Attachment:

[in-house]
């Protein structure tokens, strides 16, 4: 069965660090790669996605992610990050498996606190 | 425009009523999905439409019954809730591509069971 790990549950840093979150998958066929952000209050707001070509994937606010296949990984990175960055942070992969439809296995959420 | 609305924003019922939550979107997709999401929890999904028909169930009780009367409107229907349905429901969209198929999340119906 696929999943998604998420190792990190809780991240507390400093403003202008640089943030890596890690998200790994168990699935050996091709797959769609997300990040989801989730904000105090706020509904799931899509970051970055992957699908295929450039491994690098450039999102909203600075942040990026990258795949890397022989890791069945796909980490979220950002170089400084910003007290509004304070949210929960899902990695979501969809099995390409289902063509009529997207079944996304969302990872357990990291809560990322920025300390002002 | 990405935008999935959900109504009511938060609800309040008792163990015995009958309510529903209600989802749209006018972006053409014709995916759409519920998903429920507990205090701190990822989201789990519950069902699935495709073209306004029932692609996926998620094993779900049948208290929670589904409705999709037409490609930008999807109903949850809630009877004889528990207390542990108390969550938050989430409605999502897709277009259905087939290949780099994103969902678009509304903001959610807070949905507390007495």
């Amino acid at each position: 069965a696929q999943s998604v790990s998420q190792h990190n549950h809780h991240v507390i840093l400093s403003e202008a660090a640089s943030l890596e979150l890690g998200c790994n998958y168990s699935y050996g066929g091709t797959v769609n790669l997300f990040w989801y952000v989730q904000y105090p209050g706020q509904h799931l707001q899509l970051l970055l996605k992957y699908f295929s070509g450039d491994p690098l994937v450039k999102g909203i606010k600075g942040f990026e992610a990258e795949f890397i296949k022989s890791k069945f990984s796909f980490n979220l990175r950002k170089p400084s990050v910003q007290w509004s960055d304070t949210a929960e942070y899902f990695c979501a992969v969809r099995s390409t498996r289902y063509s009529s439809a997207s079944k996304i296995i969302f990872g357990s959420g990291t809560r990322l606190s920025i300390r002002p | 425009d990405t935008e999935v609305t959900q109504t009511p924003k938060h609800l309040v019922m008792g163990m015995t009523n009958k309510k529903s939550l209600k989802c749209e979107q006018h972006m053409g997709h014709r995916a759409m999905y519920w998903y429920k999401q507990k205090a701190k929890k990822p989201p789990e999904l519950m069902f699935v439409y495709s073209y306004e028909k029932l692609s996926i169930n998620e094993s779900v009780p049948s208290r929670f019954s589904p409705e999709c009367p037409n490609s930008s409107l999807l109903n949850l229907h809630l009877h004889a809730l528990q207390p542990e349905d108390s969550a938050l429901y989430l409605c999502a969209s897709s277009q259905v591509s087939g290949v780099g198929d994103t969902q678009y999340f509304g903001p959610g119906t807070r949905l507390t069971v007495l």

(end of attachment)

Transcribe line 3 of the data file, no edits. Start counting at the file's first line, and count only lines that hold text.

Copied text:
């Amino acid at each position: 069965a696929q999943s998604v790990s998420q190792h990190n549950h809780h991240v507390i840093l400093s403003e202008a660090a640089s943030l890596e979150l890690g998200c790994n998958y168990s699935y050996g066929g091709t797959v769609n790669l997300f990040w989801y952000v989730q904000y105090p209050g706020q509904h799931l707001q899509l970051l970055l996605k992957y699908f295929s070509g450039d491994p690098l994937v450039k999102g909203i606010k600075g942040f990026e992610a990258e795949f890397i296949k022989s890791k069945f990984s796909f980490n979220l990175r950002k170089p400084s990050v910003q007290w509004s960055d304070t949210a929960e942070y899902f990695c979501a992969v969809r099995s390409t498996r289902y063509s009529s439809a997207s079944k996304i296995i969302f990872g357990s959420g990291t809560r990322l606190s920025i300390r002002p | 425009d990405t935008e999935v609305t959900q109504t009511p924003k938060h609800l309040v019922m008792g163990m015995t009523n009958k309510k529903s939550l209600k989802c749209e979107q006018h972006m053409g997709h014709r995916a759409m999905y519920w998903y429920k999401q507990k205090a701190k929890k990822p989201p789990e999904l519950m069902f699935v439409y495709s073209y306004e028909k029932l692609s996926i169930n998620e094993s779900v009780p049948s208290r929670f019954s589904p409705e999709c009367p037409n490609s930008s409107l999807l109903n949850l229907h809630l009877h004889a809730l528990q207390p542990e349905d108390s969550a938050l429901y989430l409605c999502a969209s897709s277009q259905v591509s087939g290949v780099g198929d994103t969902q678009y999340f509304g903001p959610g119906t807070r949905l507390t069971v007495l």